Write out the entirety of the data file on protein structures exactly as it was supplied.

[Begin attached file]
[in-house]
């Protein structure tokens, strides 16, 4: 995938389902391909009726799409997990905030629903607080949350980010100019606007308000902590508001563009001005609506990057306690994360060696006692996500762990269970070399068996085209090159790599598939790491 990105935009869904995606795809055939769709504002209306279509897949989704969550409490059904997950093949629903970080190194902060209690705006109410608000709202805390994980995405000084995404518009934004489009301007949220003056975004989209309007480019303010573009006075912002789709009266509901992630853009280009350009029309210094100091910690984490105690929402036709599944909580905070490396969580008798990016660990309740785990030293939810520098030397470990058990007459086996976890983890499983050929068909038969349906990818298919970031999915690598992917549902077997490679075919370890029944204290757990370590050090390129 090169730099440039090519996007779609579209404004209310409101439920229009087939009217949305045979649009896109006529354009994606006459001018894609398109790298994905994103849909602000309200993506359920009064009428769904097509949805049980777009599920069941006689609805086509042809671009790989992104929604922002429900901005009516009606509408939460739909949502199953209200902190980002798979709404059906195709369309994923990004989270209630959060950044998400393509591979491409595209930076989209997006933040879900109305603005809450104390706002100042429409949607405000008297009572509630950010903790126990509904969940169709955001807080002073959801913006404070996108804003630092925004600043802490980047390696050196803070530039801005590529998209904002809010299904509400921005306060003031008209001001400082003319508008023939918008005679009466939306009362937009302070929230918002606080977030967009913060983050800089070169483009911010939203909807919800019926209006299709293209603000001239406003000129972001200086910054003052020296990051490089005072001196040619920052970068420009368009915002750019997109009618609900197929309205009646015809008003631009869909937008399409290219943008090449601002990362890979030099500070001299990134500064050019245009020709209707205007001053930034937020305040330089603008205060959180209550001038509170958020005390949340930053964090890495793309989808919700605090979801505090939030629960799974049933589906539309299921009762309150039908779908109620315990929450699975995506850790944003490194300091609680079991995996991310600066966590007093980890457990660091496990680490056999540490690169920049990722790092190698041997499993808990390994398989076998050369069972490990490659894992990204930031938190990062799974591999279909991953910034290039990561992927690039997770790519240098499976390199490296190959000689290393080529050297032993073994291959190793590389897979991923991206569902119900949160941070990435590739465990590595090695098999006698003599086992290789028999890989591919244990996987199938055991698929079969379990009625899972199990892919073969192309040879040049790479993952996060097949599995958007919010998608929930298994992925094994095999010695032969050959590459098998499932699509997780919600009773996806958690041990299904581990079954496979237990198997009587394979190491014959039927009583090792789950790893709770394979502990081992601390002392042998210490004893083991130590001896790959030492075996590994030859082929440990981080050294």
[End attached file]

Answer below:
[in-house]
């Protein structure tokens, strides 16, 4: 995938389902391909009726799409997990905030629903607080949350980010100019606007308000902590508001563009001005609506990057306690994360060696006692996500762990269970070399068996085209090159790599598939790491 990105935009869904995606795809055939769709504002209306279509897949989704969550409490059904997950093949629903970080190194902060209690705006109410608000709202805390994980995405000084995404518009934004489009301007949220003056975004989209309007480019303010573009006075912002789709009266509901992630853009280009350009029309210094100091910690984490105690929402036709599944909580905070490396969580008798990016660990309740785990030293939810520098030397470990058990007459086996976890983890499983050929068909038969349906990818298919970031999915690598992917549902077997490679075919370890029944204290757990370590050090390129 090169730099440039090519996007779609579209404004209310409101439920229009087939009217949305045979649009896109006529354009994606006459001018894609398109790298994905994103849909602000309200993506359920009064009428769904097509949805049980777009599920069941006689609805086509042809671009790989992104929604922002429900901005009516009606509408939460739909949502199953209200902190980002798979709404059906195709369309994923990004989270209630959060950044998400393509591979491409595209930076989209997006933040879900109305603005809450104390706002100042429409949607405000008297009572509630950010903790126990509904969940169709955001807080002073959801913006404070996108804003630092925004600043802490980047390696050196803070530039801005590529998209904002809010299904509400921005306060003031008209001001400082003319508008023939918008005679009466939306009362937009302070929230918002606080977030967009913060983050800089070169483009911010939203909807919800019926209006299709293209603000001239406003000129972001200086910054003052020296990051490089005072001196040619920052970068420009368009915002750019997109009618609900197929309205009646015809008003631009869909937008399409290219943008090449601002990362890979030099500070001299990134500064050019245009020709209707205007001053930034937020305040330089603008205060959180209550001038509170958020005390949340930053964090890495793309989808919700605090979801505090939030629960799974049933589906539309299921009762309150039908779908109620315990929450699975995506850790944003490194300091609680079991995996991310600066966590007093980890457990660091496990680490056999540490690169920049990722790092190698041997499993808990390994398989076998050369069972490990490659894992990204930031938190990062799974591999279909991953910034290039990561992927690039997770790519240098499976390199490296190959000689290393080529050297032993073994291959190793590389897979991923991206569902119900949160941070990435590739465990590595090695098999006698003599086992290789028999890989591919244990996987199938055991698929079969379990009625899972199990892919073969192309040879040049790479993952996060097949599995958007919010998608929930298994992925094994095999010695032969050959590459098998499932699509997780919600009773996806958690041990299904581990079954496979237990198997009587394979190491014959039927009583090792789950790893709770394979502990081992601390002392042998210490004893083991130590001896790959030492075996590994030859082929440990981080050294």